Fluorine-based additives have a tremendously beneficial effect on the performance of lithium-ion batteries, yet the origin of this phenomenon is unclear. This paper shows that the formation of a solid-electrolyte interphase (SEI) on the anode surface in the first five charge/discharge cycles is affected by the stereochemistry of the electrolyte molecules on the anode surface starting at open-circuit potential (OCP). This study shows an anode-specific model system, the reduction of 1,2-diethoxy ethane with lithium bis(trifluoromethane)sulfonimide, as a salt on an amorphous silicon anode, and compares the electrochemical response and SEI formation to its fluorinated version, bis(2,2,2-trifluoroethoxy) ethane (BTFEOE), by sum frequency generation (SFG) vibrational spectroscopy under reaction conditions. The SFG results suggest that the CF3 end-groups of the linear ether BTFEOE change their adsorption orientation on the a-Si surface at OCP, leading to a better protective layer. Supporting evidence from ex situ scanning electron microscopy and X-ray photoelectron spectroscopy depth profiling measurements shows that the fluorinated ether, BTFEOE, yields a smooth SEI on the a-Si surface and enables lithium ions to intercalate deeper into the a-Si bulk.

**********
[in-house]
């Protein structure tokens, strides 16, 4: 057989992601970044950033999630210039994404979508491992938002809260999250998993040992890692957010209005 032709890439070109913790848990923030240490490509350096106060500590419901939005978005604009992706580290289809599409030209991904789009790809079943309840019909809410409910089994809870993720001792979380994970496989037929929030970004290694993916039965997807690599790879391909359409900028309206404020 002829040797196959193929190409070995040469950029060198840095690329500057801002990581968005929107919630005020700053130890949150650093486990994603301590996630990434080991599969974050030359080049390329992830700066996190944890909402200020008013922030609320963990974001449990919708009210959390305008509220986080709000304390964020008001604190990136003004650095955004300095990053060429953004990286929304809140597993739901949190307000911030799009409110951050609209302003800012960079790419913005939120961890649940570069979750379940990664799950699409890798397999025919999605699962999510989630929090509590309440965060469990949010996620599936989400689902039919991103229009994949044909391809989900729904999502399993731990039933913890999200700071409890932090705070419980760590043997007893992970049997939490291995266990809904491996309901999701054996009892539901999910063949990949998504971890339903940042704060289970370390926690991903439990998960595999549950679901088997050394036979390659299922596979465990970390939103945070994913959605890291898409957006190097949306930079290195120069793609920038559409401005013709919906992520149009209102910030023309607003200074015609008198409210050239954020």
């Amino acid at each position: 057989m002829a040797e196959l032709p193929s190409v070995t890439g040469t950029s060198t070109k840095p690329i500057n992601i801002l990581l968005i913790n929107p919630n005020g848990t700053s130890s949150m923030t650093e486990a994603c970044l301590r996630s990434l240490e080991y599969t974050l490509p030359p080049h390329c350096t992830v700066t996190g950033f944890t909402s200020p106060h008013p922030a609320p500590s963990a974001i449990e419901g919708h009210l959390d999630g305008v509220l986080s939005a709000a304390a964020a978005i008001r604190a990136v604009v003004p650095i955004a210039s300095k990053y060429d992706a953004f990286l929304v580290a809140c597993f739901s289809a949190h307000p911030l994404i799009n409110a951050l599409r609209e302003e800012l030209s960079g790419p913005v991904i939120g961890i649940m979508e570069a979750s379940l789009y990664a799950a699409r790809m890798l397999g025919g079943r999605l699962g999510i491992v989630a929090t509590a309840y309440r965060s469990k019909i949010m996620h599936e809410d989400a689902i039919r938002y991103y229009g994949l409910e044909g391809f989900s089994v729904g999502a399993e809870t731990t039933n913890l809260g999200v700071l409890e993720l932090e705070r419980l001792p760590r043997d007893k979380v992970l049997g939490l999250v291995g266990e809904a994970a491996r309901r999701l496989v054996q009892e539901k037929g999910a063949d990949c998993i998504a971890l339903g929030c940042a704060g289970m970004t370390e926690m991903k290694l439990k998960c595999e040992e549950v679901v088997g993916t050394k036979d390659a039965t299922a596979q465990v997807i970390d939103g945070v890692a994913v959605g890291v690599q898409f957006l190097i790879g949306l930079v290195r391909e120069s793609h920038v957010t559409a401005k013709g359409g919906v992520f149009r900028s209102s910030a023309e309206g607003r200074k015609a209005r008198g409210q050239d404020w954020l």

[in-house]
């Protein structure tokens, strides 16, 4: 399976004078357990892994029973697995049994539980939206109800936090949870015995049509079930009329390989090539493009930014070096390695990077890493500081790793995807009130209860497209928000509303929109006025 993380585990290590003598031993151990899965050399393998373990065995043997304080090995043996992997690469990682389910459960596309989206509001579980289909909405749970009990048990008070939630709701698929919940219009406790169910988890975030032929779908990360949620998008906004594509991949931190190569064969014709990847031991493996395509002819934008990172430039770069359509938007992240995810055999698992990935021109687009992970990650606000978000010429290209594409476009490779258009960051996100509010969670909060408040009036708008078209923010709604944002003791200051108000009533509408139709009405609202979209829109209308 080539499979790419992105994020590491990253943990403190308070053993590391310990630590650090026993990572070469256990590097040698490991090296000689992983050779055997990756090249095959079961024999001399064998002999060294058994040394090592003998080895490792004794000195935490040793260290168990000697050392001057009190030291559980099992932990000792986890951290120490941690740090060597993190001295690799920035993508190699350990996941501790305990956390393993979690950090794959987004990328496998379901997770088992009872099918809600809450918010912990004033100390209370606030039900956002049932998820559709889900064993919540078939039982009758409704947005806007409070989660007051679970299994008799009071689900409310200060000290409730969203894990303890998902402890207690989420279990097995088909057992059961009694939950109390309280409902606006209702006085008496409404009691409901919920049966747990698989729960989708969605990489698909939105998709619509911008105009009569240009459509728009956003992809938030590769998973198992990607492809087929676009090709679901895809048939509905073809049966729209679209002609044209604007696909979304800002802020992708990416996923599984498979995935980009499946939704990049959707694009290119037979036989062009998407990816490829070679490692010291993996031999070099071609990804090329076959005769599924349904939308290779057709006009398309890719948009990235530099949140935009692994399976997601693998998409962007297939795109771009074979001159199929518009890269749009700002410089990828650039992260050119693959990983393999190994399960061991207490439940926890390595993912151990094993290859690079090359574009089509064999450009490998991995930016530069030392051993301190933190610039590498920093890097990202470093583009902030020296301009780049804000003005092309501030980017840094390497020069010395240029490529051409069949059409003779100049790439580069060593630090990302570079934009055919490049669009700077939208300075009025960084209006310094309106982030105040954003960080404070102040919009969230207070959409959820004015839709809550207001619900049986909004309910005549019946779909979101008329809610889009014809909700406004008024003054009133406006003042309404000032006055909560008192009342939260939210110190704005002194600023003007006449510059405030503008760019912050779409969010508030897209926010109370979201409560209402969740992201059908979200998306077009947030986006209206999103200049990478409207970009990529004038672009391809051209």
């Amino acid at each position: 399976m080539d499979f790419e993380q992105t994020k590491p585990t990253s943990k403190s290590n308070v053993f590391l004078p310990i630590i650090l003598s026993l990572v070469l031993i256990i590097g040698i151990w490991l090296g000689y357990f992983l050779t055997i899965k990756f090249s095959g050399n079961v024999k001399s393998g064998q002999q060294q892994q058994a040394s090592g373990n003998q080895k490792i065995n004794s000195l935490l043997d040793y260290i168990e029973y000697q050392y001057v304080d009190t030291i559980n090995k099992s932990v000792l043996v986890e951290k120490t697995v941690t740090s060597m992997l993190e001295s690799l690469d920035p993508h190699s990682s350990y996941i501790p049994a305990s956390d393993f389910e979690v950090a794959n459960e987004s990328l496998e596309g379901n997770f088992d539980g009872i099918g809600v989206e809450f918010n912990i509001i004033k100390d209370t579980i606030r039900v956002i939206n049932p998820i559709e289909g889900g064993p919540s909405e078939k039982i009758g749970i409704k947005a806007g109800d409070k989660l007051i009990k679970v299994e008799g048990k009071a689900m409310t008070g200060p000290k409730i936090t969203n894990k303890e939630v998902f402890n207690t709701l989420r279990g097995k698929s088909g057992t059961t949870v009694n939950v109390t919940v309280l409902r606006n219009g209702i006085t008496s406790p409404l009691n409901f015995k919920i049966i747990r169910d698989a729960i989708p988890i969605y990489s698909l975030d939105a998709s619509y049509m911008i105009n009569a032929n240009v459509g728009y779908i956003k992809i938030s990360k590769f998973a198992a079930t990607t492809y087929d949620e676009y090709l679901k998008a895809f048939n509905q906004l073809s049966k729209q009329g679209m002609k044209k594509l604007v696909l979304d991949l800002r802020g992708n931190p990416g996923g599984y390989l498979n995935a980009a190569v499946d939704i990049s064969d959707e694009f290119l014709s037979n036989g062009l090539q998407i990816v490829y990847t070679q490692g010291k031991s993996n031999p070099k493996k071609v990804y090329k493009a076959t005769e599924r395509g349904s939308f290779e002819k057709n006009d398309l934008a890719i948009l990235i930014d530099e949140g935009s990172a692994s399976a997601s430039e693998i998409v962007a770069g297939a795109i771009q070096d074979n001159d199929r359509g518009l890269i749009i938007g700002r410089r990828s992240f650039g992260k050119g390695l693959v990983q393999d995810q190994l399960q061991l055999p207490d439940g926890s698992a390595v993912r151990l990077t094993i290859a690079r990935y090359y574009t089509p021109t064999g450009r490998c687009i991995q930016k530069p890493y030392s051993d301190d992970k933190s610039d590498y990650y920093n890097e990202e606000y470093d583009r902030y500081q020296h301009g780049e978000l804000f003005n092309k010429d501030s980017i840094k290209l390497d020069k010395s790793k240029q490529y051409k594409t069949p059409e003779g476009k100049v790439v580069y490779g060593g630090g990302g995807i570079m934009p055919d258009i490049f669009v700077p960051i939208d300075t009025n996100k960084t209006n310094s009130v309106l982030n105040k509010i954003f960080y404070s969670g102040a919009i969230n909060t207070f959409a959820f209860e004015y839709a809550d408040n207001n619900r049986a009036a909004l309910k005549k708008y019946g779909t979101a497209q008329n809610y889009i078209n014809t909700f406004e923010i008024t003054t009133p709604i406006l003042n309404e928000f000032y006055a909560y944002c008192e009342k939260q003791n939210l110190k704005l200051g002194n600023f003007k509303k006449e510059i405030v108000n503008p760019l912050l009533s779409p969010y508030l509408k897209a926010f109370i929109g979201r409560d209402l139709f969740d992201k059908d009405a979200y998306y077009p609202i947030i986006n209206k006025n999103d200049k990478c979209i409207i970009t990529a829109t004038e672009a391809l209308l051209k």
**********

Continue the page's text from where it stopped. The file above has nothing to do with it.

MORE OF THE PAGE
- fluorinated electrolytes
- lithium-ion batteries
- solid-electrolyte interface
- sum frequency vibrational spectroscopy